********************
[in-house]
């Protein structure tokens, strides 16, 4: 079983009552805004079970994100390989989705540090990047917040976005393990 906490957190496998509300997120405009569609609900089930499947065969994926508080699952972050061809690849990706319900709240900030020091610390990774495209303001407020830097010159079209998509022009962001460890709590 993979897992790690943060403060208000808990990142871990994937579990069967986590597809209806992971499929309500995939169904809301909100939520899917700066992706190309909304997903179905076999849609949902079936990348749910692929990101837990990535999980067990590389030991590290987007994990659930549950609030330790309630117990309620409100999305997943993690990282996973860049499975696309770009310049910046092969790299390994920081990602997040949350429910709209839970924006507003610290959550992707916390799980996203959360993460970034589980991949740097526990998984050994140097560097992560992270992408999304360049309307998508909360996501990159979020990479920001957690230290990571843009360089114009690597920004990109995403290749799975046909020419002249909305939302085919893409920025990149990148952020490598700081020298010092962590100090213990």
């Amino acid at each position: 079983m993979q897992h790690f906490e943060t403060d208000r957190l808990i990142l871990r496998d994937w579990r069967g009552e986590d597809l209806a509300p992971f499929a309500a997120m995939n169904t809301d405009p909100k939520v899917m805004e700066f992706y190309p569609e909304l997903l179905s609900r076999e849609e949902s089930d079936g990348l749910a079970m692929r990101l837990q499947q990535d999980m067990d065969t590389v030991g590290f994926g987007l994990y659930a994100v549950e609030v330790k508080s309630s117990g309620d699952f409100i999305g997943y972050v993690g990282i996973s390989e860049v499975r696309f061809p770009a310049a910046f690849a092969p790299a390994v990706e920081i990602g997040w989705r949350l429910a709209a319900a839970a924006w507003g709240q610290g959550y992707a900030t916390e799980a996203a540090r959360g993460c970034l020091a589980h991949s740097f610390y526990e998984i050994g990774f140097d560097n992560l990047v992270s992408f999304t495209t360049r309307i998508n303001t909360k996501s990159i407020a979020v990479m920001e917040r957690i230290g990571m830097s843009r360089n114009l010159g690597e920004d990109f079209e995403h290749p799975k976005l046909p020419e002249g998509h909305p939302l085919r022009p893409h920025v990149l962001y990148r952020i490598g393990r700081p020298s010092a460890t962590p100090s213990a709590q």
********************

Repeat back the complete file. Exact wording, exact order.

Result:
[in-house]
């Protein structure tokens, strides 16, 4: 079983009552805004079970994100390989989705540090990047917040976005393990 906490957190496998509300997120405009569609609900089930499947065969994926508080699952972050061809690849990706319900709240900030020091610390990774495209303001407020830097010159079209998509022009962001460890709590 993979897992790690943060403060208000808990990142871990994937579990069967986590597809209806992971499929309500995939169904809301909100939520899917700066992706190309909304997903179905076999849609949902079936990348749910692929990101837990990535999980067990590389030991590290987007994990659930549950609030330790309630117990309620409100999305997943993690990282996973860049499975696309770009310049910046092969790299390994920081990602997040949350429910709209839970924006507003610290959550992707916390799980996203959360993460970034589980991949740097526990998984050994140097560097992560992270992408999304360049309307998508909360996501990159979020990479920001957690230290990571843009360089114009690597920004990109995403290749799975046909020419002249909305939302085919893409920025990149990148952020490598700081020298010092962590100090213990």
């Amino acid at each position: 079983m993979q897992h790690f906490e943060t403060d208000r957190l808990i990142l871990r496998d994937w579990r069967g009552e986590d597809l209806a509300p992971f499929a309500a997120m995939n169904t809301d405009p909100k939520v899917m805004e700066f992706y190309p569609e909304l997903l179905s609900r076999e849609e949902s089930d079936g990348l749910a079970m692929r990101l837990q499947q990535d999980m067990d065969t590389v030991g590290f994926g987007l994990y659930a994100v549950e609030v330790k508080s309630s117990g309620d699952f409100i999305g997943y972050v993690g990282i996973s390989e860049v499975r696309f061809p770009a310049a910046f690849a092969p790299a390994v990706e920081i990602g997040w989705r949350l429910a709209a319900a839970a924006w507003g709240q610290g959550y992707a900030t916390e799980a996203a540090r959360g993460c970034l020091a589980h991949s740097f610390y526990e998984i050994g990774f140097d560097n992560l990047v992270s992408f999304t495209t360049r309307i998508n303001t909360k996501s990159i407020a979020v990479m920001e917040r957690i230290g990571m830097s843009r360089n114009l010159g690597e920004d990109f079209e995403h290749p799975k976005l046909p020419e002249g998509h909305p939302l085919r022009p893409h920025v990149l962001y990148r952020i490598g393990r700081p020298s010092a460890t962590p100090s213990a709590q």